(Updates with analyst comment in fourth paragraph.)
Dec. 29 (Bloomberg) -- China pledged to fix design flaws blamed for a high-speed rail crash last July and punish the officials responsible, as the government released the results of an investigation that sought to allay criticism of how the accident was handled.
Mismanagement and design flaws were the main causes for the crash that killed 40 people near the eastern Chinese city of Wenzhou, according to the report issued yesterday by the State Council, China’s cabinet. The government punished 54 officials and ordered the railway ministry to improve management of the high-speed rail network, the report said.
Suspicions of corruption sparked by the February removal of Railway Minister Liu Zhijun and the discovery of a two-year-old alive as crews cleared wreckage fueled public outrage over the accident. The outcries prompted nationwide safety checks, project delays and a call on the front page of the Communist Party’s People’s Daily newspaper for economic development that isn’t “stained with blood.”
“They realize that a breakneck pace of expansion is not sufficient to guarantee success and delivering service is higher up their priority list,” said Patrick Chovanec, an associate professor at Tsinghua University’s School of Economics and Management in Beijing. “Has that changed the dynamic of officials being rewarded for generating growth while other things are secondary? I doubt it.”
China Railway Group Ltd., China Railway Construction Corp. and CSR Corp. have all fallen more than 26 percent in Hong Kong trading since the accident, compared with an 18 percent drop for the city’s benchmark Hang Seng Index.
The accident occurred on the evening of July 23 after a lightning strike caused signaling equipment to malfunction. One train rammed another that had stopped and sent four carriages tumbling off a viaduct, according to yesterday’s statement.
The railway ministry and the Shanghai railway bureau also released information in an untimely way and didn’t respond properly to concerns about rescue operations, according to the statement.
The report’s findings were similar to a preliminary investigation by the Shanghai Railway Bureau released after the crash that also blamed a signaling system design flaw. In the crash’s aftermath, the government called for safety checks on other sites, including coal mines, roads and bridges, and fired removed officials.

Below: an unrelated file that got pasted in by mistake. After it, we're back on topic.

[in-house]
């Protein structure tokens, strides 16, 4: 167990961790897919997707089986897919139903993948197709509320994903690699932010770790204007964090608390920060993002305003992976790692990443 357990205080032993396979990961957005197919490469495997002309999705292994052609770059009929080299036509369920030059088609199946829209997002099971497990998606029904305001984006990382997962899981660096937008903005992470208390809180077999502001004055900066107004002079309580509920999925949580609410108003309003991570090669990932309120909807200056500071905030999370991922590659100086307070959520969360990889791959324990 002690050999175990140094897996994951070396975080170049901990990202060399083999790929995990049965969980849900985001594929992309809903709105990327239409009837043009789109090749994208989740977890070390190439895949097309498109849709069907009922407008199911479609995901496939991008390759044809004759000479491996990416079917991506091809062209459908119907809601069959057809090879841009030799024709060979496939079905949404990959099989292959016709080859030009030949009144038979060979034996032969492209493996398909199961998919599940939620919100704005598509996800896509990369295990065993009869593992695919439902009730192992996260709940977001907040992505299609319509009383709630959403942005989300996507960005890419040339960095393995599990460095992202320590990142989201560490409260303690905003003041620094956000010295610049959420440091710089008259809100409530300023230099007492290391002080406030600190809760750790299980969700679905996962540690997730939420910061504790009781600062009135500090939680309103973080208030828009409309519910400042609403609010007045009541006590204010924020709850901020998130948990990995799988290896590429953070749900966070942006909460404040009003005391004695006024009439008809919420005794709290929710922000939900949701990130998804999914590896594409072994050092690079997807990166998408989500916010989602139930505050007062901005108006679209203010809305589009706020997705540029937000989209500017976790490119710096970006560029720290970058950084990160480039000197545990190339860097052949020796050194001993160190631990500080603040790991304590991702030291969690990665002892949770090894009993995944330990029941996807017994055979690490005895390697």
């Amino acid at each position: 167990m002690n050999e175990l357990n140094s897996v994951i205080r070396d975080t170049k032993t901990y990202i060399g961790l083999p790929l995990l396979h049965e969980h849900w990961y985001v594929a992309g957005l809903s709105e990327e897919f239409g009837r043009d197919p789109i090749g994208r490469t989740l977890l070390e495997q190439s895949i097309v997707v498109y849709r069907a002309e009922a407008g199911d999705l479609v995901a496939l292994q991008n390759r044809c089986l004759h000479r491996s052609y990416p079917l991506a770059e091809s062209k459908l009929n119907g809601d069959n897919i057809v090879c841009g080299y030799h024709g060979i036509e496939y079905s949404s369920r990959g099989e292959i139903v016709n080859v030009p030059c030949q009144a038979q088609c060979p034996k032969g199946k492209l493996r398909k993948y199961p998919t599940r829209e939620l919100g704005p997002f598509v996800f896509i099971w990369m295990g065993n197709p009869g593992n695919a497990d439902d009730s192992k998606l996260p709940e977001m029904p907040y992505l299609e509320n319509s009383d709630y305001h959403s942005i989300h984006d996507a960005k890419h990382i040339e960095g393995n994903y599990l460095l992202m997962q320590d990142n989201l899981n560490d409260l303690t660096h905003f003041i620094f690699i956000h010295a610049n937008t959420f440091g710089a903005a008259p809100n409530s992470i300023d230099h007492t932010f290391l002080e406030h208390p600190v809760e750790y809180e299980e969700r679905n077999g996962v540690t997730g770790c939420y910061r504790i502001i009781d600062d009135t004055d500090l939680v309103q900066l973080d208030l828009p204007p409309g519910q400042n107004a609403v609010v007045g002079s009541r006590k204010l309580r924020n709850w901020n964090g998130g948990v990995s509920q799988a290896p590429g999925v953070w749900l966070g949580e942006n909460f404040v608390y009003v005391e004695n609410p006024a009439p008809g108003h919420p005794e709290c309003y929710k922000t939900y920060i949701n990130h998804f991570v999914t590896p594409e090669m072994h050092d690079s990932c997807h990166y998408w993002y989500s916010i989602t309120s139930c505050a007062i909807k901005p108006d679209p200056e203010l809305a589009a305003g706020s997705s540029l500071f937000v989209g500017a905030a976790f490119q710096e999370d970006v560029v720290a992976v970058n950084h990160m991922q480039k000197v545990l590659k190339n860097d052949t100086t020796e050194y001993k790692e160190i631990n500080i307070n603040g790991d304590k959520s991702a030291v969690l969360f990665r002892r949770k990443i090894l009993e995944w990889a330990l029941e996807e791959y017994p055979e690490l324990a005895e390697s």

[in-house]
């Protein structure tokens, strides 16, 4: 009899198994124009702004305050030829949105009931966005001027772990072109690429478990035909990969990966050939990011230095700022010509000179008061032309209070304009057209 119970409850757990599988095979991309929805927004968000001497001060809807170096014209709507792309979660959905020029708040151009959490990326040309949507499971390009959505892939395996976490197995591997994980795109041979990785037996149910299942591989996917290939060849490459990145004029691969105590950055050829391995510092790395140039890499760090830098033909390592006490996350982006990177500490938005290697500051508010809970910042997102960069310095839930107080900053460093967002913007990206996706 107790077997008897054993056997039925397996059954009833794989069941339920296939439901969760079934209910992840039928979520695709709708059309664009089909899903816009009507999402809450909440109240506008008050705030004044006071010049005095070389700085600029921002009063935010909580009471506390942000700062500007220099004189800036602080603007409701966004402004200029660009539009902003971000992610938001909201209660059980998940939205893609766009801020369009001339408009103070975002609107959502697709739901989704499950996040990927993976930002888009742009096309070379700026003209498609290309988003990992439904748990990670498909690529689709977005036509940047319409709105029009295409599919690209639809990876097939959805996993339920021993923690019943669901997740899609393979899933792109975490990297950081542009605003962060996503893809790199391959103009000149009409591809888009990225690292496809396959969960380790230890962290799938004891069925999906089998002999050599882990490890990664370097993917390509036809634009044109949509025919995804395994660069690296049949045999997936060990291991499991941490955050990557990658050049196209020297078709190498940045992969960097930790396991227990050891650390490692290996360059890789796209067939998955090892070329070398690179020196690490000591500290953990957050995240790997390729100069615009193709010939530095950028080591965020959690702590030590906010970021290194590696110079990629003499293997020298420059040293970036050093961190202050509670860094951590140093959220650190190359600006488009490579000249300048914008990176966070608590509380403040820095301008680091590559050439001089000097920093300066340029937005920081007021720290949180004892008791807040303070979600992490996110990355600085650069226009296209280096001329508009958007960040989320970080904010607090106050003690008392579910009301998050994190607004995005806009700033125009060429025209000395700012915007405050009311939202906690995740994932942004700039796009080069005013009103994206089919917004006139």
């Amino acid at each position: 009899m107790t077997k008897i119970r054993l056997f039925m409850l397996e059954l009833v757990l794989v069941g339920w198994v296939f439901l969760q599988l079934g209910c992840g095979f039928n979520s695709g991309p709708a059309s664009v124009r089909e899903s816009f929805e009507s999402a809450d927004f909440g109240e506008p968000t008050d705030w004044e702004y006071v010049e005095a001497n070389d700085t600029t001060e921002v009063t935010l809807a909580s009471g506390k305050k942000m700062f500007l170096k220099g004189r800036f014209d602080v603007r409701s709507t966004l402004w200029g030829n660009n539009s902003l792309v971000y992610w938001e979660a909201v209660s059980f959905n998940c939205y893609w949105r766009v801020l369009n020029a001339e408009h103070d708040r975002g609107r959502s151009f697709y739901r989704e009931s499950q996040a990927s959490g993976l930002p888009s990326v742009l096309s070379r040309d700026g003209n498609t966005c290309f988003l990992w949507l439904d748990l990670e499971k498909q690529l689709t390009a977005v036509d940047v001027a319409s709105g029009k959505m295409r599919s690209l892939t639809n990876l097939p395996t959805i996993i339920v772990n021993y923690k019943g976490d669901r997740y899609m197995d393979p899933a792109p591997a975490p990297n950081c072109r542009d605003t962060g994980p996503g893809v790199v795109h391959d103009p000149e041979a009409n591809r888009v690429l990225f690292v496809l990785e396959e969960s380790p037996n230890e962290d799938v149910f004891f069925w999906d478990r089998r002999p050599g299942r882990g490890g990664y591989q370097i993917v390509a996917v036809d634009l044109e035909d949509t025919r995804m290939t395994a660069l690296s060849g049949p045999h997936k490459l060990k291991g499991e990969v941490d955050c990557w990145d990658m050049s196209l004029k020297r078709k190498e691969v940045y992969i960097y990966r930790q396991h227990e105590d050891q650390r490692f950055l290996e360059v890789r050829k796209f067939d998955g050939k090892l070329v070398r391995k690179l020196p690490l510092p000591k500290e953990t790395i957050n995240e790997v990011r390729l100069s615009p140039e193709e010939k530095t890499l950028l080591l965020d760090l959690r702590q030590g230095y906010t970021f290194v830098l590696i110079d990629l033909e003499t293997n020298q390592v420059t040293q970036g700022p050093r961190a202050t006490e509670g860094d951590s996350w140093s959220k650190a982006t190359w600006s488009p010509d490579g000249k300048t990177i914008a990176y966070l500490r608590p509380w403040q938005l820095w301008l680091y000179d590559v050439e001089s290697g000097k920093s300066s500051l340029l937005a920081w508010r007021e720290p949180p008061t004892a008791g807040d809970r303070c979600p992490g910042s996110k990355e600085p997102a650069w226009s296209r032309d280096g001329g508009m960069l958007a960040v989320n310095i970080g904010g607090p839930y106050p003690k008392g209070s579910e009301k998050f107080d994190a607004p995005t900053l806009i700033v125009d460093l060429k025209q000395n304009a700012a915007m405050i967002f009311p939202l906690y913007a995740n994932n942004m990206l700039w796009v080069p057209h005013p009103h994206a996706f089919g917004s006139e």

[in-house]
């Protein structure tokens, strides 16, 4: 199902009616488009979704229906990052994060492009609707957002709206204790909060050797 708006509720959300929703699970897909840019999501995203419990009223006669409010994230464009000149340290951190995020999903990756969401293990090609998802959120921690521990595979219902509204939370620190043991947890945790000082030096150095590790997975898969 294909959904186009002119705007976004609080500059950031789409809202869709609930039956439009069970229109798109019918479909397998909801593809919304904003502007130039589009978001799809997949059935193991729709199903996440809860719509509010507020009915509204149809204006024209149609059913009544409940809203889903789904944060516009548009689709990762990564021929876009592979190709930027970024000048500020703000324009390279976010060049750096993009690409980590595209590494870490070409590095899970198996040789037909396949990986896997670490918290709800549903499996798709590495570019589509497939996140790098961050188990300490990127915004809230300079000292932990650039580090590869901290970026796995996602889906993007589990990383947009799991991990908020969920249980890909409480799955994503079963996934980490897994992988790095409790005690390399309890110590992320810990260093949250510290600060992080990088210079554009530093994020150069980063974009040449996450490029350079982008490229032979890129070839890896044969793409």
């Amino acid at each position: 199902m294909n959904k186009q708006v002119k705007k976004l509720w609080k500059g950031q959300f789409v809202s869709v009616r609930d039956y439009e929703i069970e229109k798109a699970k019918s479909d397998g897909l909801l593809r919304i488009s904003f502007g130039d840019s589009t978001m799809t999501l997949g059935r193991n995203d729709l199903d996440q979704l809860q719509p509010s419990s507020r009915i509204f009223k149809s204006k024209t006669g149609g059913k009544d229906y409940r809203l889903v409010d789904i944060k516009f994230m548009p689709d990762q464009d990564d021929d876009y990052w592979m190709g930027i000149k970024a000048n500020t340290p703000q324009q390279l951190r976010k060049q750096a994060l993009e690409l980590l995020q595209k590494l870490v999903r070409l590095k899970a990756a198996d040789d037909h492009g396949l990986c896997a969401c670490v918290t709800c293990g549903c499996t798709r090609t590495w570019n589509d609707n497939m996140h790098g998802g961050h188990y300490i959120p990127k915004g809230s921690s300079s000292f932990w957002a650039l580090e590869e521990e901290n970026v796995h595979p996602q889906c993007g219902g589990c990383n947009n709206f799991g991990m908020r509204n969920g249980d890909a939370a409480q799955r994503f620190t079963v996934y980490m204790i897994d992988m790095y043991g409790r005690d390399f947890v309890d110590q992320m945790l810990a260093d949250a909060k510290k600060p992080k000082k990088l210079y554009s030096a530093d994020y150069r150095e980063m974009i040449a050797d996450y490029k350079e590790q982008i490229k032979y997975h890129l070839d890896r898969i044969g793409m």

In yesterday’s report, authorities also said former railway minister Liu and Zhang Shuguang, former deputy chief engineer at the ministry, are among those most responsible for the crash.
Liu was removed on accusations that he abused his position and received “a large amount of money” in bribes, the official Xinhua News Agency reported in February. Zhang was placed under investigation in March for “severe violation of discipline,” according to Xinhua.
Both men had championed the high-speed rail system that’s set to reach 120,000 kilometers (74,500 miles) under a 2.8 trillion yuan, five-year investment plan running through 2015. That includes boosting the high-speed network, which opened in 2007, to 16,000 kilometers.
The State Council also signaled in its report yesterday that development of the network would continue. High-speed rail has improved transportation, boosted economic development and the direction of the development and construction of the network “is correct,” the report said.
The scale of investment may have been reduced. The China Daily newspaper on Dec. 24 quoted Railway Minister Sheng Guangzu as saying the ministry will reduce spending on railway construction to 400 billion yuan ($63.2 billion) next year, a cut of about 15 percent. Rail construction spending was estimated at 469 billion yuan in 2011 and 709 billion yuan in 2010, the China Daily said.
“The red-hot boom days we saw before may be gone now,” said Simon Zhang, a Beijing-based senior consultant with Lloyd’s Register. The punishments are a deterrent that “will reduce the possibility that future railway construction will be rushed to meet deadlines at the expense of safety.”
--With assistance from Jasmine Wang in Hong Kong and Feifei Shen and Kevin Hamlin in Beijing. Editors: Nicholas Wadhams, Bloomberg News
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